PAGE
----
It’s a spiritual thing. A body thing. A soul thing
Ask any independent developer about Keita Takahashi or his games and they’ll tell you a different story. Capy Games’ Nathan Vella has a running joke with him, for instance, which involves the Katamari Damacy man (and co-designer of this issue’s cover) begging him for a job every time he sees him. Tommy Refenes, co-creator of Super Meat Boy, recalls the night he popped his Katamari cherry; visiting a friend in Amsterdam, he’d sampled some of the local herbal remedies when he sat down to play Takahashi’s bonkers roll-’em-up. He laughed his head off. The next morning, sober as a judge and sceptical, he loaded it up again – and had the exact same reaction.
Takahashi, Vella and Refenes are just some of the independent game makers we spoke to while researching a very different kind of cover story. It is about Takahashi’s new game, Wattam, certainly. Yet it is also about the state of the indie scene more broadly – and how it fits into a wider game industry and a world that, we believe, have never needed small, experimental, meaningful, honourable games more.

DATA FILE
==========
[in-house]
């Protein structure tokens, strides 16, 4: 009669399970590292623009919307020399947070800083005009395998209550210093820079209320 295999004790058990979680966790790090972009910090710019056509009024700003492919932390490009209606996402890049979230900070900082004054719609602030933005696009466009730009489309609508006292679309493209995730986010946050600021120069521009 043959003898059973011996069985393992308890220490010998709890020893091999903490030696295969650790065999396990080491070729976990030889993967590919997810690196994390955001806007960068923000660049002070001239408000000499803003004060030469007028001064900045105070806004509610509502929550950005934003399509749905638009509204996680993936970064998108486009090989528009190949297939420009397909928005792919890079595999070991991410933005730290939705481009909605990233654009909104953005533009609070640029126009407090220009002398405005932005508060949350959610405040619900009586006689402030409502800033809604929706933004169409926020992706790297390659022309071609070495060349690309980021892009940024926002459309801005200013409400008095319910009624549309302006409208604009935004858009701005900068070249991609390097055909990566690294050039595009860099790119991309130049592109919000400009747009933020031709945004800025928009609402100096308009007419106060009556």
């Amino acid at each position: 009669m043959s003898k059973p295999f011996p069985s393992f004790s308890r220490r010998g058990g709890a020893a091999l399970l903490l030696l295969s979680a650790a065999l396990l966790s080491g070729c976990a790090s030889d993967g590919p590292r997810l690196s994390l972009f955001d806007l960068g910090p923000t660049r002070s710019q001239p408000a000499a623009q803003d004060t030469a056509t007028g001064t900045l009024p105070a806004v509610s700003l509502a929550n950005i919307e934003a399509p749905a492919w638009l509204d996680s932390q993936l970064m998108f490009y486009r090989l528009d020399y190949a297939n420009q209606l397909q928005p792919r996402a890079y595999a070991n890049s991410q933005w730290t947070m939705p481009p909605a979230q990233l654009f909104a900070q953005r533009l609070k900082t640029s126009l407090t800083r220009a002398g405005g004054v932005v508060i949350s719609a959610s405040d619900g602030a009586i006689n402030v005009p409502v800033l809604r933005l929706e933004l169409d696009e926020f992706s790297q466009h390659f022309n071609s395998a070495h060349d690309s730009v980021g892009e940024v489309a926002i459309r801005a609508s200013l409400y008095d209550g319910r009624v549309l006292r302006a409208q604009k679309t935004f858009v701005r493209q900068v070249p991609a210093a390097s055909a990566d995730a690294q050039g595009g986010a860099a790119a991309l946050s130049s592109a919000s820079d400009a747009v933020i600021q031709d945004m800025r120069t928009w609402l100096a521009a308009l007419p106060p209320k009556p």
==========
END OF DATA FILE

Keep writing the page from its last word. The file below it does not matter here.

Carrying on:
The year 2017 was a cracker for videogames, certainly – something we celebrate elsewhere this issue in The Edge Awards. But it ended badly, and left us questioning our own editorial standards. At the positive end, Odyssey and Breath Of The Wild reminded us of what games have to do in order to earn an Edge 10. But in hindsight, were we right to devote valuable magazine space to, say, Star Wars Battlefront II at the preview stage, when the final product turned out so badly? How might we have used that space in Hype to better serve our readers, bringing you word of a game you’d never heard of that we believed you’d be excited about?
It’s a question we’d been thinking about for some time, even before a host of indie luminaries told us that the biggest problem facing them today is simply getting the things they make noticed. We realise we can play a role in fixing that – and so, as educated game-players, can you.